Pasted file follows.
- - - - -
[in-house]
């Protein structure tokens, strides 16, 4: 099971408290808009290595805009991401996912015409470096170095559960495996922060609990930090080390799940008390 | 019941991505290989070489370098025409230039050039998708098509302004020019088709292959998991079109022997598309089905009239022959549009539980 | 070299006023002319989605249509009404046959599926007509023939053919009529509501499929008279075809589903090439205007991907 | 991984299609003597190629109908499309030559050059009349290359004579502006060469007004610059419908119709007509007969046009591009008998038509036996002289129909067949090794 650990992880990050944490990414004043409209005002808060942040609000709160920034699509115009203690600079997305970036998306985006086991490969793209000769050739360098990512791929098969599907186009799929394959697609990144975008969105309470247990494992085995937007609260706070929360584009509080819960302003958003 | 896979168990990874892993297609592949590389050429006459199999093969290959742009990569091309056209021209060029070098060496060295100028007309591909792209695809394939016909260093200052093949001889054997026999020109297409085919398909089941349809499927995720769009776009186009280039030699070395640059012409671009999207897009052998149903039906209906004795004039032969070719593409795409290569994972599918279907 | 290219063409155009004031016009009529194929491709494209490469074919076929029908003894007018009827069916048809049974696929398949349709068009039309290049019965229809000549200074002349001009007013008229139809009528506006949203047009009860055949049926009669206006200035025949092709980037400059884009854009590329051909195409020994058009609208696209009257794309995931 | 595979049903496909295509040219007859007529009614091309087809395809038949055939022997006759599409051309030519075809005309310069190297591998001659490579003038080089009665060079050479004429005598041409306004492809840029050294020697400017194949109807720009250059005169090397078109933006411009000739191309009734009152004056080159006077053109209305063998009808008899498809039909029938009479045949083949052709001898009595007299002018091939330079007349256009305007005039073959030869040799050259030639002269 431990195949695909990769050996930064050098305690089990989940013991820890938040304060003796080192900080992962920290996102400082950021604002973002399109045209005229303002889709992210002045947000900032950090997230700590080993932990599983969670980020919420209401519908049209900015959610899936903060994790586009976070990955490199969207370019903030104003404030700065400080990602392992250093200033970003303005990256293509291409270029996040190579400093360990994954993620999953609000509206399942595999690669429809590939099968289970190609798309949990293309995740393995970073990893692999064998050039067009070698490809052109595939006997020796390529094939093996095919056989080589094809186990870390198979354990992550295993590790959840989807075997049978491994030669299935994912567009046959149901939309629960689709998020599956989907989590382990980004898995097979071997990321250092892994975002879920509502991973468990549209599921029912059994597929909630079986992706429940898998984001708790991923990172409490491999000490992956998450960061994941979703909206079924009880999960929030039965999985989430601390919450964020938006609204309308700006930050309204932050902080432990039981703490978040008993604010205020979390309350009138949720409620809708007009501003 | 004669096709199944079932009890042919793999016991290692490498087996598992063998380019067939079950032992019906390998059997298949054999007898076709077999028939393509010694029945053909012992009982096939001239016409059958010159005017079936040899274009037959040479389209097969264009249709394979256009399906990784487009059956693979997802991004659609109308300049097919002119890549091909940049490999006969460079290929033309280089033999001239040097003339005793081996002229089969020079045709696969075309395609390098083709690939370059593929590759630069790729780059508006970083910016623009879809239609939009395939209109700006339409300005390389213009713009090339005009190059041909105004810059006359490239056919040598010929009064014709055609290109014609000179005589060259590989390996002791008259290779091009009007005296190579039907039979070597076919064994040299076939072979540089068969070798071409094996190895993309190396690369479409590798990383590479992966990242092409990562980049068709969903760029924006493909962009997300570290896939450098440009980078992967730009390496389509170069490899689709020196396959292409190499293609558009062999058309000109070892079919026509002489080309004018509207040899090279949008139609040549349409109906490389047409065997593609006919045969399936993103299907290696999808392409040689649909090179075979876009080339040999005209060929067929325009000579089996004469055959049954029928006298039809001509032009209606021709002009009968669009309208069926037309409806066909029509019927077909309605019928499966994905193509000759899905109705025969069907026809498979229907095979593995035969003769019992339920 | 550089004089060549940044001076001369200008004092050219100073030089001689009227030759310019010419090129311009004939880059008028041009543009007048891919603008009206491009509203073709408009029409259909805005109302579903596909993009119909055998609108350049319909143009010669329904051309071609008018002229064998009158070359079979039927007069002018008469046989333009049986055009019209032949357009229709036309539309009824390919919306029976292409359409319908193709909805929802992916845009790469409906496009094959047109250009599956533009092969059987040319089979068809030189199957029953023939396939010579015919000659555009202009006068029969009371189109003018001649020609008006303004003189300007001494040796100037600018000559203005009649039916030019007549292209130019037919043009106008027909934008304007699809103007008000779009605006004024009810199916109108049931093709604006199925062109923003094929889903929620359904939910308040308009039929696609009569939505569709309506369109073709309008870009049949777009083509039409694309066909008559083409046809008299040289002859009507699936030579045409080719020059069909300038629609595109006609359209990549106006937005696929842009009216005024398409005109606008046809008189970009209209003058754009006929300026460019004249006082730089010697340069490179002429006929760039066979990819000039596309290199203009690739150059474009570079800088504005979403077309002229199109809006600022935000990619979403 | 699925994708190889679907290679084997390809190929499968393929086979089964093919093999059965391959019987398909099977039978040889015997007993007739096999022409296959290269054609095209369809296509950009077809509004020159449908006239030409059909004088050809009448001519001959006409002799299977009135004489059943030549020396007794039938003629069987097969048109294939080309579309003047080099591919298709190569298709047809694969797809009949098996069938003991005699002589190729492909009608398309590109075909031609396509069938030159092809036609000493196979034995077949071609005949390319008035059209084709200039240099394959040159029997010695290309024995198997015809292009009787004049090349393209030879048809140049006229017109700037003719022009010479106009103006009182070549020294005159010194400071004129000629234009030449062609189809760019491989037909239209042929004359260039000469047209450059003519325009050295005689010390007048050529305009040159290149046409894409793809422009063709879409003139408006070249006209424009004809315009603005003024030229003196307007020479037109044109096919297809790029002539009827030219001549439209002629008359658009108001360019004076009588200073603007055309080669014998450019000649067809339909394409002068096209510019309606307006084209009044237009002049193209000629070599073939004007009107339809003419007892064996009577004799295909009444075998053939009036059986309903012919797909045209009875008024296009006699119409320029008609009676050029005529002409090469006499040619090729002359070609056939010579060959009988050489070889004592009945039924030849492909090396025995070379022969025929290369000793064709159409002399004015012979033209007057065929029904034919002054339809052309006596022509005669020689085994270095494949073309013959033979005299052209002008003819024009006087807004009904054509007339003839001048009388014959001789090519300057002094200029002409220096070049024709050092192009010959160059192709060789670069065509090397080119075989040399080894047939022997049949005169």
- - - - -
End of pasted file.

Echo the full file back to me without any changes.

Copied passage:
[in-house]
């Protein structure tokens, strides 16, 4: 099971408290808009290595805009991401996912015409470096170095559960495996922060609990930090080390799940008390 | 019941991505290989070489370098025409230039050039998708098509302004020019088709292959998991079109022997598309089905009239022959549009539980 | 070299006023002319989605249509009404046959599926007509023939053919009529509501499929008279075809589903090439205007991907 | 991984299609003597190629109908499309030559050059009349290359004579502006060469007004610059419908119709007509007969046009591009008998038509036996002289129909067949090794 650990992880990050944490990414004043409209005002808060942040609000709160920034699509115009203690600079997305970036998306985006086991490969793209000769050739360098990512791929098969599907186009799929394959697609990144975008969105309470247990494992085995937007609260706070929360584009509080819960302003958003 | 896979168990990874892993297609592949590389050429006459199999093969290959742009990569091309056209021209060029070098060496060295100028007309591909792209695809394939016909260093200052093949001889054997026999020109297409085919398909089941349809499927995720769009776009186009280039030699070395640059012409671009999207897009052998149903039906209906004795004039032969070719593409795409290569994972599918279907 | 290219063409155009004031016009009529194929491709494209490469074919076929029908003894007018009827069916048809049974696929398949349709068009039309290049019965229809000549200074002349001009007013008229139809009528506006949203047009009860055949049926009669206006200035025949092709980037400059884009854009590329051909195409020994058009609208696209009257794309995931 | 595979049903496909295509040219007859007529009614091309087809395809038949055939022997006759599409051309030519075809005309310069190297591998001659490579003038080089009665060079050479004429005598041409306004492809840029050294020697400017194949109807720009250059005169090397078109933006411009000739191309009734009152004056080159006077053109209305063998009808008899498809039909029938009479045949083949052709001898009595007299002018091939330079007349256009305007005039073959030869040799050259030639002269 431990195949695909990769050996930064050098305690089990989940013991820890938040304060003796080192900080992962920290996102400082950021604002973002399109045209005229303002889709992210002045947000900032950090997230700590080993932990599983969670980020919420209401519908049209900015959610899936903060994790586009976070990955490199969207370019903030104003404030700065400080990602392992250093200033970003303005990256293509291409270029996040190579400093360990994954993620999953609000509206399942595999690669429809590939099968289970190609798309949990293309995740393995970073990893692999064998050039067009070698490809052109595939006997020796390529094939093996095919056989080589094809186990870390198979354990992550295993590790959840989807075997049978491994030669299935994912567009046959149901939309629960689709998020599956989907989590382990980004898995097979071997990321250092892994975002879920509502991973468990549209599921029912059994597929909630079986992706429940898998984001708790991923990172409490491999000490992956998450960061994941979703909206079924009880999960929030039965999985989430601390919450964020938006609204309308700006930050309204932050902080432990039981703490978040008993604010205020979390309350009138949720409620809708007009501003 | 004669096709199944079932009890042919793999016991290692490498087996598992063998380019067939079950032992019906390998059997298949054999007898076709077999028939393509010694029945053909012992009982096939001239016409059958010159005017079936040899274009037959040479389209097969264009249709394979256009399906990784487009059956693979997802991004659609109308300049097919002119890549091909940049490999006969460079290929033309280089033999001239040097003339005793081996002229089969020079045709696969075309395609390098083709690939370059593929590759630069790729780059508006970083910016623009879809239609939009395939209109700006339409300005390389213009713009090339005009190059041909105004810059006359490239056919040598010929009064014709055609290109014609000179005589060259590989390996002791008259290779091009009007005296190579039907039979070597076919064994040299076939072979540089068969070798071409094996190895993309190396690369479409590798990383590479992966990242092409990562980049068709969903760029924006493909962009997300570290896939450098440009980078992967730009390496389509170069490899689709020196396959292409190499293609558009062999058309000109070892079919026509002489080309004018509207040899090279949008139609040549349409109906490389047409065997593609006919045969399936993103299907290696999808392409040689649909090179075979876009080339040999005209060929067929325009000579089996004469055959049954029928006298039809001509032009209606021709002009009968669009309208069926037309409806066909029509019927077909309605019928499966994905193509000759899905109705025969069907026809498979229907095979593995035969003769019992339920 | 550089004089060549940044001076001369200008004092050219100073030089001689009227030759310019010419090129311009004939880059008028041009543009007048891919603008009206491009509203073709408009029409259909805005109302579903596909993009119909055998609108350049319909143009010669329904051309071609008018002229064998009158070359079979039927007069002018008469046989333009049986055009019209032949357009229709036309539309009824390919919306029976292409359409319908193709909805929802992916845009790469409906496009094959047109250009599956533009092969059987040319089979068809030189199957029953023939396939010579015919000659555009202009006068029969009371189109003018001649020609008006303004003189300007001494040796100037600018000559203005009649039916030019007549292209130019037919043009106008027909934008304007699809103007008000779009605006004024009810199916109108049931093709604006199925062109923003094929889903929620359904939910308040308009039929696609009569939505569709309506369109073709309008870009049949777009083509039409694309066909008559083409046809008299040289002859009507699936030579045409080719020059069909300038629609595109006609359209990549106006937005696929842009009216005024398409005109606008046809008189970009209209003058754009006929300026460019004249006082730089010697340069490179002429006929760039066979990819000039596309290199203009690739150059474009570079800088504005979403077309002229199109809006600022935000990619979403 | 699925994708190889679907290679084997390809190929499968393929086979089964093919093999059965391959019987398909099977039978040889015997007993007739096999022409296959290269054609095209369809296509950009077809509004020159449908006239030409059909004088050809009448001519001959006409002799299977009135004489059943030549020396007794039938003629069987097969048109294939080309579309003047080099591919298709190569298709047809694969797809009949098996069938003991005699002589190729492909009608398309590109075909031609396509069938030159092809036609000493196979034995077949071609005949390319008035059209084709200039240099394959040159029997010695290309024995198997015809292009009787004049090349393209030879048809140049006229017109700037003719022009010479106009103006009182070549020294005159010194400071004129000629234009030449062609189809760019491989037909239209042929004359260039000469047209450059003519325009050295005689010390007048050529305009040159290149046409894409793809422009063709879409003139408006070249006209424009004809315009603005003024030229003196307007020479037109044109096919297809790029002539009827030219001549439209002629008359658009108001360019004076009588200073603007055309080669014998450019000649067809339909394409002068096209510019309606307006084209009044237009002049193209000629070599073939004007009107339809003419007892064996009577004799295909009444075998053939009036059986309903012919797909045209009875008024296009006699119409320029008609009676050029005529002409090469006499040619090729002359070609056939010579060959009988050489070889004592009945039924030849492909090396025995070379022969025929290369000793064709159409002399004015012979033209007057065929029904034919002054339809052309006596022509005669020689085994270095494949073309013959033979005299052209002008003819024009006087807004009904054509007339003839001048009388014959001789090519300057002094200029002409220096070049024709050092192009010959160059192709060789670069065509090397080119075989040399080894047939022997049949005169």